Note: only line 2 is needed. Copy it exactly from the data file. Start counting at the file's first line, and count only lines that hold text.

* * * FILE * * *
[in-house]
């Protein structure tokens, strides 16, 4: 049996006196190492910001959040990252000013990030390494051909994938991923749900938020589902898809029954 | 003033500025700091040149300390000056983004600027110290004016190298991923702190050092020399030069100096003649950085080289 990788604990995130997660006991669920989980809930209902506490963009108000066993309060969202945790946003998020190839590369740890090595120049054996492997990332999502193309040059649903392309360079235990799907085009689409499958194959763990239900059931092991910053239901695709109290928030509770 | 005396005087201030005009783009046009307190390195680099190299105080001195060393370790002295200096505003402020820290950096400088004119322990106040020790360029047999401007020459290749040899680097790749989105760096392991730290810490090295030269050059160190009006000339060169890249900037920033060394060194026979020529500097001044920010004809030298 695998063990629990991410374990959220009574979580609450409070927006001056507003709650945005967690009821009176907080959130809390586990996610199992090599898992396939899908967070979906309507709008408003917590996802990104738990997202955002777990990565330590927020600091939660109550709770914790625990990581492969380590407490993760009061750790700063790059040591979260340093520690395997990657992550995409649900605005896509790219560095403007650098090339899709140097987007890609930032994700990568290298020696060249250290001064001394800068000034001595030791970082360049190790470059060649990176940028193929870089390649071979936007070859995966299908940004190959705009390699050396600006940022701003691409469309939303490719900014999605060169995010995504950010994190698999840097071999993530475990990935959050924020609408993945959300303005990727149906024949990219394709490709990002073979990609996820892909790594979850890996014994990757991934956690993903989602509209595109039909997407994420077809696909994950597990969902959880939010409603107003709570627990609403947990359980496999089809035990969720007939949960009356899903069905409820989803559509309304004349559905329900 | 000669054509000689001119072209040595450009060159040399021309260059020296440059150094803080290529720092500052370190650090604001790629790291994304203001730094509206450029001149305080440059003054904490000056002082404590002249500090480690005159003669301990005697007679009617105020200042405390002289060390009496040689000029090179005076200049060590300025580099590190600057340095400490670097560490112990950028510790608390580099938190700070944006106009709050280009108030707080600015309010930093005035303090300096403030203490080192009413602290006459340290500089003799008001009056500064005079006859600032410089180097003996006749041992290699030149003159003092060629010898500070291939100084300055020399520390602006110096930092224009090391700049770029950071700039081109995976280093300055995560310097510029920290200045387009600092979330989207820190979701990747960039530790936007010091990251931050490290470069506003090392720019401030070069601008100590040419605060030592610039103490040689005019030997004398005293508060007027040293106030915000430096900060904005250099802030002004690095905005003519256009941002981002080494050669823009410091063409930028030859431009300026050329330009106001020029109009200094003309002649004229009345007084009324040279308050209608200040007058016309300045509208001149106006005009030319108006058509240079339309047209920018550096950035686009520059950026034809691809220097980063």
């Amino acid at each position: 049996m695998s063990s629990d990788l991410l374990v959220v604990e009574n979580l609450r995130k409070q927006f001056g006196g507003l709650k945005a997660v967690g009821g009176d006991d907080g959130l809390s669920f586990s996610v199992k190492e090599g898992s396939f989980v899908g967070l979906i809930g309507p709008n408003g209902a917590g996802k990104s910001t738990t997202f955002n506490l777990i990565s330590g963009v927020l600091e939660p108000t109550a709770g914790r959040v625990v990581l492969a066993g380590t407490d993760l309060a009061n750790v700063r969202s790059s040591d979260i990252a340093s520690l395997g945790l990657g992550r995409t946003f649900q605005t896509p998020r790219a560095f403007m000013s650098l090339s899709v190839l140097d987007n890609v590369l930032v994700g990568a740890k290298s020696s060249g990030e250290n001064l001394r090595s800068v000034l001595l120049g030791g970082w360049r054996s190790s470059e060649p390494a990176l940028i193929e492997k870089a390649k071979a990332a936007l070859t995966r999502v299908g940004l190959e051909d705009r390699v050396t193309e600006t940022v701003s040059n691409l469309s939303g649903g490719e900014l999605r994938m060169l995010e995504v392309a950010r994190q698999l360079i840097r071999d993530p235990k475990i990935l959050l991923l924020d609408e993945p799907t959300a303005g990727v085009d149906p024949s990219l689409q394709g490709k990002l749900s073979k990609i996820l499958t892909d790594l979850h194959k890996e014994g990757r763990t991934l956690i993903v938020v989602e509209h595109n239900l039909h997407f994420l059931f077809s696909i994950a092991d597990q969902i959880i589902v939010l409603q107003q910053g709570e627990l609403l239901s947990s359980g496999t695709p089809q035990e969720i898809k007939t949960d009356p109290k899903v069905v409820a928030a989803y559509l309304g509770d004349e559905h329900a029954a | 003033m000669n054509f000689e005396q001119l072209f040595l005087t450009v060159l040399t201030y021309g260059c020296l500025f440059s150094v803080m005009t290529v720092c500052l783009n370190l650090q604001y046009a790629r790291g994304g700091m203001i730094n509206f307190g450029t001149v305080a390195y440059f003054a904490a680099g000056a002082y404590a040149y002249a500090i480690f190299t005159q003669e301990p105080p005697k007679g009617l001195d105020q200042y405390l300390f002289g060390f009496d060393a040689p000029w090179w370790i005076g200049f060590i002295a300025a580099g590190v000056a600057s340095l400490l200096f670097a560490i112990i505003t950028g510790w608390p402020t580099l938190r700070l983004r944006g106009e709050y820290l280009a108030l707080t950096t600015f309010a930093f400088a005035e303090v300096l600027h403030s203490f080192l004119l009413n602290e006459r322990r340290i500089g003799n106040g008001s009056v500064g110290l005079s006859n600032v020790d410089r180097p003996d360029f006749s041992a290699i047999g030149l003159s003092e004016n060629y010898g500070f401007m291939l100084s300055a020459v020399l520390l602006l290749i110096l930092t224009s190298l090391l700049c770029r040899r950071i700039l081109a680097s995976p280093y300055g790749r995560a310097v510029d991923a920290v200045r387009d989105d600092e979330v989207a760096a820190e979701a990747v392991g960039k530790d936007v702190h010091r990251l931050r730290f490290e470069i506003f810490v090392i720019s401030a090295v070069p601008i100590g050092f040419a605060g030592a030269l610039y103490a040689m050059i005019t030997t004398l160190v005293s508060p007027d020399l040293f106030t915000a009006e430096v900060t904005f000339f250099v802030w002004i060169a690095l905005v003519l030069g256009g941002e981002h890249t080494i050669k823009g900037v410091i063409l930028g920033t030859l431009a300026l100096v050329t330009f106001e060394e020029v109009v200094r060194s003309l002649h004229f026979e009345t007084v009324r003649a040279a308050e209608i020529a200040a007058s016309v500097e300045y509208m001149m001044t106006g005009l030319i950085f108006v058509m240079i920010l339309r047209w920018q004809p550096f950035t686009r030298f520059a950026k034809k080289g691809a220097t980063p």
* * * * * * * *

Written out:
């Protein structure tokens, strides 16, 4: 049996006196190492910001959040990252000013990030390494051909994938991923749900938020589902898809029954 | 003033500025700091040149300390000056983004600027110290004016190298991923702190050092020399030069100096003649950085080289 990788604990995130997660006991669920989980809930209902506490963009108000066993309060969202945790946003998020190839590369740890090595120049054996492997990332999502193309040059649903392309360079235990799907085009689409499958194959763990239900059931092991910053239901695709109290928030509770 | 005396005087201030005009783009046009307190390195680099190299105080001195060393370790002295200096505003402020820290950096400088004119322990106040020790360029047999401007020459290749040899680097790749989105760096392991730290810490090295030269050059160190009006000339060169890249900037920033060394060194026979020529500097001044920010004809030298 695998063990629990991410374990959220009574979580609450409070927006001056507003709650945005967690009821009176907080959130809390586990996610199992090599898992396939899908967070979906309507709008408003917590996802990104738990997202955002777990990565330590927020600091939660109550709770914790625990990581492969380590407490993760009061750790700063790059040591979260340093520690395997990657992550995409649900605005896509790219560095403007650098090339899709140097987007890609930032994700990568290298020696060249250290001064001394800068000034001595030791970082360049190790470059060649990176940028193929870089390649071979936007070859995966299908940004190959705009390699050396600006940022701003691409469309939303490719900014999605060169995010995504950010994190698999840097071999993530475990990935959050924020609408993945959300303005990727149906024949990219394709490709990002073979990609996820892909790594979850890996014994990757991934956690993903989602509209595109039909997407994420077809696909994950597990969902959880939010409603107003709570627990609403947990359980496999089809035990969720007939949960009356899903069905409820989803559509309304004349559905329900 | 000669054509000689001119072209040595450009060159040399021309260059020296440059150094803080290529720092500052370190650090604001790629790291994304203001730094509206450029001149305080440059003054904490000056002082404590002249500090480690005159003669301990005697007679009617105020200042405390002289060390009496040689000029090179005076200049060590300025580099590190600057340095400490670097560490112990950028510790608390580099938190700070944006106009709050280009108030707080600015309010930093005035303090300096403030203490080192009413602290006459340290500089003799008001009056500064005079006859600032410089180097003996006749041992290699030149003159003092060629010898500070291939100084300055020399520390602006110096930092224009090391700049770029950071700039081109995976280093300055995560310097510029920290200045387009600092979330989207820190979701990747960039530790936007010091990251931050490290470069506003090392720019401030070069601008100590040419605060030592610039103490040689005019030997004398005293508060007027040293106030915000430096900060904005250099802030002004690095905005003519256009941002981002080494050669823009410091063409930028030859431009300026050329330009106001020029109009200094003309002649004229009345007084009324040279308050209608200040007058016309300045509208001149106006005009030319108006058509240079339309047209920018550096950035686009520059950026034809691809220097980063």